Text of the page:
ISTANBUL — Turkey's major unions have announced a one-day strike in protest over the deaths of 282 workers in the western Manisa province coal mine disaster.
The announcement on Wednesday came after three days of mourning was declared in Turkey following the deaths of the workers in the mine blaze in the district of Soma.
"Tomorrow morning, we will begin a one-day strike with the Confederation of Public Sector Trade Unions, the Union of Chambers of Turkish Engineers and Architects, and the Turkish Medical Association," Arzu Çerkezoğlu, Secretary General of the Confederation of Revolutionary Trade Unions of Turkey said at a press conference.
Çerkezoğlu expressed her condolences to the victims of Tuesday's disaster.
Hundreds of miners are still believed to be trapped underground. Energy Minister Taner Yıldız has said the deaths were due to carbon monoxide poisoning.
'Lives at risk'
Çerkezoğlu claimed that work-related accidents had increased following the privatization of the mining sector and called for a public response to the disaster, urging citizens to leave work, wear black and march to the Ministry of Labor offices.
The Confederation of Turkish Trade Unions also declared a day-long strike for Thursday.
Meanwhile, a Turkish human rights group said that the death of more than 1,500 workers between 2012 and 2014 in different industries including mining, highlighted the fact that current working conditions were putting workers' lives at risk.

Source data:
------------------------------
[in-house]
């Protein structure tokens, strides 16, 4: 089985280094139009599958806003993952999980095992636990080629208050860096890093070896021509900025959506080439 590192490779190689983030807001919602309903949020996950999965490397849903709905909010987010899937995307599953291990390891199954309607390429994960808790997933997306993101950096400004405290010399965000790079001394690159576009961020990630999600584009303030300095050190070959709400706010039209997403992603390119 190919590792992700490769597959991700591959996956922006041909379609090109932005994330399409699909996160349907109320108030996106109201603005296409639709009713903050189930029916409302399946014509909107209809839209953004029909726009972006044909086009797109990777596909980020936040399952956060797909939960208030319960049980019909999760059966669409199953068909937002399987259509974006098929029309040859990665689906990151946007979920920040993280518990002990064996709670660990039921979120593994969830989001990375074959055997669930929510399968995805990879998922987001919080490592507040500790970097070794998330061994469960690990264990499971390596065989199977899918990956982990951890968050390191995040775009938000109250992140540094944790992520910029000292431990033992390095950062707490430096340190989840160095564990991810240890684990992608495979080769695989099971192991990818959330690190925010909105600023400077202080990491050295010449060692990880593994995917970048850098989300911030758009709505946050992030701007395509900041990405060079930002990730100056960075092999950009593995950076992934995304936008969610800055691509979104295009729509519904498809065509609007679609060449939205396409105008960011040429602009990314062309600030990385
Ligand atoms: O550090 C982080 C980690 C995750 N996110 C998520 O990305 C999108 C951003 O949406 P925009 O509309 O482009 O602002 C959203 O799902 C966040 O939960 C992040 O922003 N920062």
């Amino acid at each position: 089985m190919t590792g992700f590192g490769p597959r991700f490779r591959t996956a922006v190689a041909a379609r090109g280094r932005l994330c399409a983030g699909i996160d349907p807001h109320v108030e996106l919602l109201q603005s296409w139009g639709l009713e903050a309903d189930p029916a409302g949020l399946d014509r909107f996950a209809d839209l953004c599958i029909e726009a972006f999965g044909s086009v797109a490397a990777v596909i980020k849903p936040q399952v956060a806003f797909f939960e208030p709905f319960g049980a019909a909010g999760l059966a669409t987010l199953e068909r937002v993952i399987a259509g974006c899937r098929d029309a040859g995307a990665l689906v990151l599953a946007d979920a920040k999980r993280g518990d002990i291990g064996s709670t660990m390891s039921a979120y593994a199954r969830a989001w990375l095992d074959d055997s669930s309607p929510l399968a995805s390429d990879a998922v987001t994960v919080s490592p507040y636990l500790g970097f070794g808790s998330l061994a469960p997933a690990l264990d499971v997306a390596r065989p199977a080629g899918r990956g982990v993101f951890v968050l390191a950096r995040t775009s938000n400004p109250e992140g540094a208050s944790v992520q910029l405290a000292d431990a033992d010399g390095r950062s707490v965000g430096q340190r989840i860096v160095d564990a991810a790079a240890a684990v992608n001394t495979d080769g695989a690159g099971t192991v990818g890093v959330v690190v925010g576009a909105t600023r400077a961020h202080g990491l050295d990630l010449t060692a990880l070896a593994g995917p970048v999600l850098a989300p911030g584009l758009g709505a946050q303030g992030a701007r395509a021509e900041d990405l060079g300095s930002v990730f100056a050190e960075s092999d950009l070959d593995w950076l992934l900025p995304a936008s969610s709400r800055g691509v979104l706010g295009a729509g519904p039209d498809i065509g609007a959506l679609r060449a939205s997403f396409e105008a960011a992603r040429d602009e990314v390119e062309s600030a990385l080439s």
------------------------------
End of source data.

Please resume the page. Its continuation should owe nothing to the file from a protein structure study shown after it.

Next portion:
''Considering the laborers who have lost their lives in heavy and unregulated working conditions, the loss of life cannot be seen as either 'neglect' nor 'accident'," said Ahmet Faruk Ünsal, President of the Association for Human Rights and Solidarity for the Oppressed, known in Turkish as Mazlumder.
''Our relentless greed for profit, in competition with local and global capital, and the working conditions that follow, put the most basic human rights - even the right to life - at risk,'' Ünsal said in a press release.
Ünsal stated that about 1,235 workers died in Turkey last year, while 360 had died in the first four months of 2014.
He also said that if the state failed to inspect working conditions, it would lead to "serious and multi-dimensional" problems - with the Soma mine fire being one example.
Rescue teams were continuing their efforts to reach miners trapped inside the mine, nearly four kilometers away from the entrance, late on Wednesday.
The cause of the fire has not yet been confirmed, but officials believe it may have followed an electrical fault.
Officials from the company which owns the mine, Soma Holding, have described the fire as an ''accident,'' which occurred despite what the company said were high safety precautions and constant supervision.
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